WhatsApp head Will Cathcart revealed that the app now has more than two billion active users; numbers were last released two years ago. Cathcart also emphasized that he will continue to defend the messaging app’s encryption, noting that, “for all of human history, people have been able to communicate privately with each other … and we don’t think that should go away in a modern society.” Facebook, which acquired WhatsApp for $21.8 billion, finds encryption a barrier to recuperating its investment. Continue reading WhatsApp Chief Pledges to Safeguard Messaging Encryption

EU Presses Facebook for Documents Related to Competition

The European Commission’ antitrust probe into Facebook is now seeking internal documents related to allegations that Facebook suppressed competition by leveraging its own access to users’ data. EU investigators are also looking into changes Facebook made to software interfaces that enabled app developers to access data, as well as more information on Facebook’s use of Israeli VPN app Onavo it purchased in 2013. Facebook, which shut down Onavo last year, said it disclosed its data collection to users. Continue reading EU Presses Facebook for Documents Related to Competition

Shares Rise as Twitter’s Revenue Passes $1B for First Time

Twitter revealed that, in Q4, revenue rose 11 percent to $1.01 billion, the first time that quarterly revenue topped the billion-dollar mark, and surpassing the $992 million projected by Wall Street analysts. The company stated that income was $118.8 million, with costs rising 22 percent from a year earlier. Its operating income, a closely watched number, was $153 million, down from $207 million the previous year and lower than the $161 million predicted by analysts surveyed by FactSet. Shares rose about 15 percent. Continue reading Shares Rise as Twitter’s Revenue Passes $1B for First Time

Google Adjusts New Design Updates Following Complaints

Google controls approximately 90 percent of Internet search, and regulators, politicians, advertisers and users are sensitive to the tech giant’s efforts to wring more dollars out of that dominance. Twenty years ago, Google introduced text ads above search results and, over time, the company has made those ads less conspicuous. A recent design change prompted users to accuse the company of trickery to get them to click on ads, and marketers to complain the practice is a “shakedown” to push them to pay for ads. Continue reading Google Adjusts New Design Updates Following Complaints

Facebook Revenue Strong, Despite Facial Recognition Suit

Facebook’s revenue rose 25 percent to $2.11 billion for the quarter, beating analysts’ expectations of $20.9 billion. Its 2019 revenue rose almost 27 percent, with Q4 profits a 7 percent lift to $7.35 billion. The company reported that, even as expenses grew, its user base grew 9 percent from a year earlier to 1.66 billion, topping FactSet’s prediction of almost 1.65 billion. Not all is rosy, however: Facebook agreed to pay $550 million to settle an Illinois class-action lawsuit over use of its facial recognition technology. Continue reading Facebook Revenue Strong, Despite Facial Recognition Suit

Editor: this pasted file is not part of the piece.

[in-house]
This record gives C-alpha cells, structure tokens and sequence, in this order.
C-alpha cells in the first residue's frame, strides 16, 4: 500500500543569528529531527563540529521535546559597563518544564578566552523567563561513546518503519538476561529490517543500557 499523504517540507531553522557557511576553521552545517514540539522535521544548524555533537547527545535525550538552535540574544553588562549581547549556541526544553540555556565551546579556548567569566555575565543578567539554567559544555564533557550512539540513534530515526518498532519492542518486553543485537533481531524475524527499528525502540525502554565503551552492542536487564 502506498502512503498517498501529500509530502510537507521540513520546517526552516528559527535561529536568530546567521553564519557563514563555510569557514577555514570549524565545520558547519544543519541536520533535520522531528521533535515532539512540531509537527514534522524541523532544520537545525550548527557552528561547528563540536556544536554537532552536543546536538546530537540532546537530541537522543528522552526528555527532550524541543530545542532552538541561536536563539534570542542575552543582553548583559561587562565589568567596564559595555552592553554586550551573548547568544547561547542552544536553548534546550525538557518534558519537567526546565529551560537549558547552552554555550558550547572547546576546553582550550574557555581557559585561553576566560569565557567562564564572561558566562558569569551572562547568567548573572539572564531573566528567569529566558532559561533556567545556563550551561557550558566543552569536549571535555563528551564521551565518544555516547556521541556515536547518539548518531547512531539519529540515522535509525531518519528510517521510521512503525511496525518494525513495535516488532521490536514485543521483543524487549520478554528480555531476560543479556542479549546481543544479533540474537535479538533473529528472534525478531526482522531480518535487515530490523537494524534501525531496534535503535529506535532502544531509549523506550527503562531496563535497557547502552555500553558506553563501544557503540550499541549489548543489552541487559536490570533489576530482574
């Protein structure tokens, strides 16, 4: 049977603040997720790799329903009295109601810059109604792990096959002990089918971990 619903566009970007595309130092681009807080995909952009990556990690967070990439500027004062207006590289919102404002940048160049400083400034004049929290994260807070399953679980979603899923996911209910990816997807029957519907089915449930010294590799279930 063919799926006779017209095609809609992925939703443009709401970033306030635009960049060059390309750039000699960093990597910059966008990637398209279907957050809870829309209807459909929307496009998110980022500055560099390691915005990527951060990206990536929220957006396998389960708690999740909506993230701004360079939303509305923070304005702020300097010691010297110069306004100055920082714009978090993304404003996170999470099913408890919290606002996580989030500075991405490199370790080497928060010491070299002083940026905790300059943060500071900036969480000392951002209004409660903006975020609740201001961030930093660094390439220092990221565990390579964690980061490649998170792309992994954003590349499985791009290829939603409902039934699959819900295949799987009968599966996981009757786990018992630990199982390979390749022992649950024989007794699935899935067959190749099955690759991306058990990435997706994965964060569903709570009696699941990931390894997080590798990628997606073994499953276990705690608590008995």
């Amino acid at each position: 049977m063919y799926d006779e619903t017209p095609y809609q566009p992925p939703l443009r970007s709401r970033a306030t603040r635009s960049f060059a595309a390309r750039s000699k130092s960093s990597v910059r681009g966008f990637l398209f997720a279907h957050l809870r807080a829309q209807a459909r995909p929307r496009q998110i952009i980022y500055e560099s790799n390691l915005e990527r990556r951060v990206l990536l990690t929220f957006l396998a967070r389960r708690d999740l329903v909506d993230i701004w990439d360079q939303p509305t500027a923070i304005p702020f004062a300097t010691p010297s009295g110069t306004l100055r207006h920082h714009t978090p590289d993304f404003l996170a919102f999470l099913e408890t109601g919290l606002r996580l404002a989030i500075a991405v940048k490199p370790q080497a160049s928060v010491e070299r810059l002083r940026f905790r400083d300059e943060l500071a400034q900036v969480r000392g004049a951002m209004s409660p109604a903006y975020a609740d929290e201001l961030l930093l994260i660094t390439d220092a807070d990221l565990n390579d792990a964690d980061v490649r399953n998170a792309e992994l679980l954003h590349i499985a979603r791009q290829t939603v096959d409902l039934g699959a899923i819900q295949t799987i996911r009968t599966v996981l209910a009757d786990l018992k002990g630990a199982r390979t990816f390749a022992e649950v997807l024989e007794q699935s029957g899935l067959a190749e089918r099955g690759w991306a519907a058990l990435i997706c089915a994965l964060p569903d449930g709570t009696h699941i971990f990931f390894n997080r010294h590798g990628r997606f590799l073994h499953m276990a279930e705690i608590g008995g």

Facebook Reveals More Details About Its Oversight Board

Facebook’s Oversight Board, comprised of people from outside the company, will determine if specific user posts violate its rules. But the company just divulged that it expects the board to “come to a case decision, and for Facebook to have acted on that decision, in approximately 90 days,” a lengthy period of time that makes it unlikely the board will be able to block misinformation from spreading virally. The board may play a role, however, in changing the company’s policy on paid political ads. Continue reading Facebook Reveals More Details About Its Oversight Board

Big Tech Firms Call For Regulation, Lobby Specific Policies

At the World Economic Forum in Davos, major tech players such as Alphabet, Apple, Facebook and Microsoft asked lawmakers for regulations they once fought. Facing antitrust probes and pushback on AI, privacy and encryption among other issues, these companies believe laws are inevitable and want to have a role in creating them. They also fear a patchwork quilt of global laws. Most recently, the Justice Department sparred with Apple over its request for help to unlock the iPhones of the Saudi Arabian naval trainee who killed three people in Florida. Continue reading Big Tech Firms Call For Regulation, Lobby Specific Policies

Big Tech Firms Increase Spending to Influence Lawmakers

Big Tech is now one of the biggest lobbying groups in Washington, D.C. Facebook posted the greatest increase in spending last year, followed by Amazon, Apple and Microsoft. By increasing spending in lobbying, the companies hope to influence privacy legislation, pursue government contracts and rebut charges of unfair competition. Alphabet is the only Big Tech company to reduce its spending for lobbying in 2019, by 44 percent to $11.8 million. It also ended its relationship with lobbyists at six outside firms. Continue reading Big Tech Firms Increase Spending to Influence Lawmakers